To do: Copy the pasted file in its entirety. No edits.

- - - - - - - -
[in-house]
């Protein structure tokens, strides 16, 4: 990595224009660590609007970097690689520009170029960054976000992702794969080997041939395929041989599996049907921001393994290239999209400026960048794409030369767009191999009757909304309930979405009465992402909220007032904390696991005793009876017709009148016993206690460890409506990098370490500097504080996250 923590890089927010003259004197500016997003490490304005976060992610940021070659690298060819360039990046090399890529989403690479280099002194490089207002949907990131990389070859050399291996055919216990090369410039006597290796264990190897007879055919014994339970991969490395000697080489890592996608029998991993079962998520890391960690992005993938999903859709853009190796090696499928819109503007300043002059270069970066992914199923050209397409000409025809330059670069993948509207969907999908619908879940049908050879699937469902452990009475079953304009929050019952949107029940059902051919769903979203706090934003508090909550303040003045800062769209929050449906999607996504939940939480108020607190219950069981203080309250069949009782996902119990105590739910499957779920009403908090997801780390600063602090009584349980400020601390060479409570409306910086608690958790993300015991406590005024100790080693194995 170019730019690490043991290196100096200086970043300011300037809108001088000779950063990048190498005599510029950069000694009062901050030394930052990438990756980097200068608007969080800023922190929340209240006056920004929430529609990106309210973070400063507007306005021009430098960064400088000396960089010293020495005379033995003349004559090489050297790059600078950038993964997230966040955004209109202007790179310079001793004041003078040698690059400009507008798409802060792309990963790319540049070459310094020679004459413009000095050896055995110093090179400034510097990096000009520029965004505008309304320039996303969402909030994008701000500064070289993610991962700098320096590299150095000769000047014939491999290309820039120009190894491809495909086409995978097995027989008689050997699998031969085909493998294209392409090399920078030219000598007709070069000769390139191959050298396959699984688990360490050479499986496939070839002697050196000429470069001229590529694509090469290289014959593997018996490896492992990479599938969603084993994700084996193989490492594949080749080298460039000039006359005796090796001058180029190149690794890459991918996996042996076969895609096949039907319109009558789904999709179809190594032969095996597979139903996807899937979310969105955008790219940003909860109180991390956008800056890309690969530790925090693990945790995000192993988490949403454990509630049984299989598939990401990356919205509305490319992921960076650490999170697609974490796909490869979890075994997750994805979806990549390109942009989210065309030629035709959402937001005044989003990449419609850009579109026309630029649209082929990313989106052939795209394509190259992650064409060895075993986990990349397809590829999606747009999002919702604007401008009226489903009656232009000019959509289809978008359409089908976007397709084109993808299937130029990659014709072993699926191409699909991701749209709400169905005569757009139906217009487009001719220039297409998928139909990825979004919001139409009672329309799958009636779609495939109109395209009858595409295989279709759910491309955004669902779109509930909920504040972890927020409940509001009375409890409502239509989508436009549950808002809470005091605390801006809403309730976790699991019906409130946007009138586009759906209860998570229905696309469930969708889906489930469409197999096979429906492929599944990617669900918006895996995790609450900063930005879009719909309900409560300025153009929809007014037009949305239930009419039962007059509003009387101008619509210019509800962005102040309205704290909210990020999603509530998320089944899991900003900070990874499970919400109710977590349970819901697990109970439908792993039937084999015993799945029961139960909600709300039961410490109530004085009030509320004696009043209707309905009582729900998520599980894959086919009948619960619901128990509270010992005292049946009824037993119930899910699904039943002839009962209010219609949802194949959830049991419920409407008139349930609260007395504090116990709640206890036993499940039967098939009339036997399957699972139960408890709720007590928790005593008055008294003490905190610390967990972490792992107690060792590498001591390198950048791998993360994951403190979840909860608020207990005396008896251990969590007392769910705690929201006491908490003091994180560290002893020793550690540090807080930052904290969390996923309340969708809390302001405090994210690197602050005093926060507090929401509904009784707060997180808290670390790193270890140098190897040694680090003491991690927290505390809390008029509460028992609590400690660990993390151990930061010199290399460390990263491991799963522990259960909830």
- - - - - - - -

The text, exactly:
[in-house]
């Protein structure tokens, strides 16, 4: 990595224009660590609007970097690689520009170029960054976000992702794969080997041939395929041989599996049907921001393994290239999209400026960048794409030369767009191999009757909304309930979405009465992402909220007032904390696991005793009876017709009148016993206690460890409506990098370490500097504080996250 923590890089927010003259004197500016997003490490304005976060992610940021070659690298060819360039990046090399890529989403690479280099002194490089207002949907990131990389070859050399291996055919216990090369410039006597290796264990190897007879055919014994339970991969490395000697080489890592996608029998991993079962998520890391960690992005993938999903859709853009190796090696499928819109503007300043002059270069970066992914199923050209397409000409025809330059670069993948509207969907999908619908879940049908050879699937469902452990009475079953304009929050019952949107029940059902051919769903979203706090934003508090909550303040003045800062769209929050449906999607996504939940939480108020607190219950069981203080309250069949009782996902119990105590739910499957779920009403908090997801780390600063602090009584349980400020601390060479409570409306910086608690958790993300015991406590005024100790080693194995 170019730019690490043991290196100096200086970043300011300037809108001088000779950063990048190498005599510029950069000694009062901050030394930052990438990756980097200068608007969080800023922190929340209240006056920004929430529609990106309210973070400063507007306005021009430098960064400088000396960089010293020495005379033995003349004559090489050297790059600078950038993964997230966040955004209109202007790179310079001793004041003078040698690059400009507008798409802060792309990963790319540049070459310094020679004459413009000095050896055995110093090179400034510097990096000009520029965004505008309304320039996303969402909030994008701000500064070289993610991962700098320096590299150095000769000047014939491999290309820039120009190894491809495909086409995978097995027989008689050997699998031969085909493998294209392409090399920078030219000598007709070069000769390139191959050298396959699984688990360490050479499986496939070839002697050196000429470069001229590529694509090469290289014959593997018996490896492992990479599938969603084993994700084996193989490492594949080749080298460039000039006359005796090796001058180029190149690794890459991918996996042996076969895609096949039907319109009558789904999709179809190594032969095996597979139903996807899937979310969105955008790219940003909860109180991390956008800056890309690969530790925090693990945790995000192993988490949403454990509630049984299989598939990401990356919205509305490319992921960076650490999170697609974490796909490869979890075994997750994805979806990549390109942009989210065309030629035709959402937001005044989003990449419609850009579109026309630029649209082929990313989106052939795209394509190259992650064409060895075993986990990349397809590829999606747009999002919702604007401008009226489903009656232009000019959509289809978008359409089908976007397709084109993808299937130029990659014709072993699926191409699909991701749209709400169905005569757009139906217009487009001719220039297409998928139909990825979004919001139409009672329309799958009636779609495939109109395209009858595409295989279709759910491309955004669902779109509930909920504040972890927020409940509001009375409890409502239509989508436009549950808002809470005091605390801006809403309730976790699991019906409130946007009138586009759906209860998570229905696309469930969708889906489930469409197999096979429906492929599944990617669900918006895996995790609450900063930005879009719909309900409560300025153009929809007014037009949305239930009419039962007059509003009387101008619509210019509800962005102040309205704290909210990020999603509530998320089944899991900003900070990874499970919400109710977590349970819901697990109970439908792993039937084999015993799945029961139960909600709300039961410490109530004085009030509320004696009043209707309905009582729900998520599980894959086919009948619960619901128990509270010992005292049946009824037993119930899910699904039943002839009962209010219609949802194949959830049991419920409407008139349930609260007395504090116990709640206890036993499940039967098939009339036997399957699972139960408890709720007590928790005593008055008294003490905190610390967990972490792992107690060792590498001591390198950048791998993360994951403190979840909860608020207990005396008896251990969590007392769910705690929201006491908490003091994180560290002893020793550690540090807080930052904290969390996923309340969708809390302001405090994210690197602050005093926060507090929401509904009784707060997180808290670390790193270890140098190897040694680090003491991690927290505390809390008029509460028992609590400690660990993390151990930061010199290399460390990263491991799963522990259960909830």